July 21, 2014
Looking for optimism

This is not a happy time, but there may be cause for optimism.

Protective Edge is still an operation, but may be on its way to a war.

Hourly and half-hourly news programs begin with the names of the most recent soldiers who have died, plus the times and locations of their burials. We hear comments from friends and family members, describing promising young men, their academic or professional accomplishments, and their dedication to the IDF.

Casualties reflect a broad spectrum of the Jewish population, leaving aside the ultra-Orthodox. Most are Jews, but there are also Druze and Bedouin.

Many are from families like our own. It is easy to identify with them, and to understand why hundreds or even thousands accompany them to the military cemeteries.

Testimony that the dead young man loved the army, and could not wait to return to his unit sound like patriotic fluff, but it is easy to encounter young Israelis who express similar sentiments. Being the grandchildren of Holocaust survivors or refugees from Arab countries may explain some of the patriotism. Even the youngest Israelis have known Palestinian aggression.

Two of the dead and at least of the injured came from overseas, and volunteered for selective units of the IDF. One of the dead had finished his service, but refused release in order to fight with his colleagues.

Newspapers are providing half-page stories, with pictures of each soldier killed.

This is not Sparta. There are Jews--not all of them ultra-Orthodox--who do what they can to avoid the IDF or reserve duty, and Jews who criticize the government and IDF.

We hear the numbers of IDF accomplishments. How many facilities attacked, how many buildings, rocket launchers and tunnels destroyed. Palestinian sources are cited for the incidence of casualties, and how many are civilians or children. IDF sources claim a higher incidence of fighters and a lower incidence of civilians and children among the casualties.

The IDF keeps journalists away from its soldiers. The news we hear comes mostly from official sources. During an operation like this the military censor is more active than otherwise. Several times in recent days we have heard about difficult operations, and have guessed that before too long it will be possible for the media to report the casualties.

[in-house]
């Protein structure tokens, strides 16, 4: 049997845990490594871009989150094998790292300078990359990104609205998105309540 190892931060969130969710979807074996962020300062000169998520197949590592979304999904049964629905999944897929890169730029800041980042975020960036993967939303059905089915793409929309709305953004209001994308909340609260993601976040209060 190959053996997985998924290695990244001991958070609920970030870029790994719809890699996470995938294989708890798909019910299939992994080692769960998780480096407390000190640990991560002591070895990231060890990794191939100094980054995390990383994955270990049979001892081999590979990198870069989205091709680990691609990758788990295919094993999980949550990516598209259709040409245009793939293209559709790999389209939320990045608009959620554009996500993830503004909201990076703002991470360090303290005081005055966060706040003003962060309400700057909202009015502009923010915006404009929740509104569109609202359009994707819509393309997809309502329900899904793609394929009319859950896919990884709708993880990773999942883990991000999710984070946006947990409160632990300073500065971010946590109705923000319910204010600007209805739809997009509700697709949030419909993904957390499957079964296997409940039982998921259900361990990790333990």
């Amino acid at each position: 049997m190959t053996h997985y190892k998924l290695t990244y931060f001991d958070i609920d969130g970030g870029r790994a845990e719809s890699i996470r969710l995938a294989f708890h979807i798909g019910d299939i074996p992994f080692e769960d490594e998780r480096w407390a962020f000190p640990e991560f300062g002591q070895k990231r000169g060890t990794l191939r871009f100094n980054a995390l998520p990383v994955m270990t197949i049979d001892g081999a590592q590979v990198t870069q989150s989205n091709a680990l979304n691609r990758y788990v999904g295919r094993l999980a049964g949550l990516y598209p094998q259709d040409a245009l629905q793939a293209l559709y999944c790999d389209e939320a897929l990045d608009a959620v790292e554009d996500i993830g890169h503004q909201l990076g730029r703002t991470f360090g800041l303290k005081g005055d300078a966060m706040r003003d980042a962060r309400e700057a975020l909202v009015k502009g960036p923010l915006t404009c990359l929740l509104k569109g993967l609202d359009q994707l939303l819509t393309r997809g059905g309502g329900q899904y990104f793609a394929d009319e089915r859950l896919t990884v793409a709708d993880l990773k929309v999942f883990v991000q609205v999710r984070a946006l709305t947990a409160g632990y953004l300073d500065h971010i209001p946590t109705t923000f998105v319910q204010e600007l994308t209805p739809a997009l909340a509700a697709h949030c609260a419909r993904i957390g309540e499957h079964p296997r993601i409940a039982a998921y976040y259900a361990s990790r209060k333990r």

One of the non-fatal casualties of the present operation is the radio journalist, Carmela Menasha, well known for her descriptions of military activities. Her usually pointed and informative items may have fallen victim to insufficient sleep. Several of her reports have been rambling and repetitive, and have failed to answer the questions asked time and again by the broadcaster trying to manage the program.

There is a policy to keep the soldiers' cellphones out of the action, but enough leaks to feed the Hebrew language Facebook and other social media. Some of it gets around before official announcements, but much of it is inaccurate.

For those wanting quick access to the media of the other side, al-Jazeera's English language site is not entirely off the wall.

There, as well as in CCN and BBC, one is likely to see dead children, screaming women, and men waving their arms and demanding justice. There is less likely to be commentary about missiles falling on Israel, or Gazans being pressured by Hamas to stay close to home, despite being warned to leave by IDF leaflets and text messages.

Here's one bit of Palestinian news that shows the same family having been killed in Syria and Gaza.

​Assad is taking advantage of media focus on Gaza by increasing his attacks. So far during the Israeli operation, the deaths in Syria have been three times the number in Gaza.

It's easy to encounter people who admit to being nervous, or sleeping less than usual.

Sunday night was an especially loud and long performance of the Isawwea lullaby, i.e., the sound of explosions as the police employed the crowd control devices of tear gas, stun grenades, and rubber bullets. I dozed off thinking that only 200 meters separated my bedroom from fanatics who would delight in slitting my throat.

The Jordanian delegation to the UN is demanding that the Security Council insist on a cease fire and IDF's withdrawal from Gaza.

That may reflect nothing more than the king's effort to calm domestic unrest.

Ban Ki-moon is proposing a long term cease fire.

Mahmoud Abbas is travelling from one Arab capital to another, having trouble for formulate anything significant.

John Kerry was caught in a non-public conversation condemning Israel's killing of civilians, but then on script was supportive of Israel's activity.

Barack Obama is also speaking with forked tongue. He proclaims Israel's right to defend itself, but is beginning to worry about the large number of civilian casualties.

Egypt holds a key by virtue of geography, and it has not been supportive of Hamas, or receptive to American efforts to participate in the mediation.

Obama-Kerry are paying a price for throwing Mubarak under the bus, and supporting the Muslim Brotherhood.

Nonetheless, John Kerry has come to Cairo to participate in something.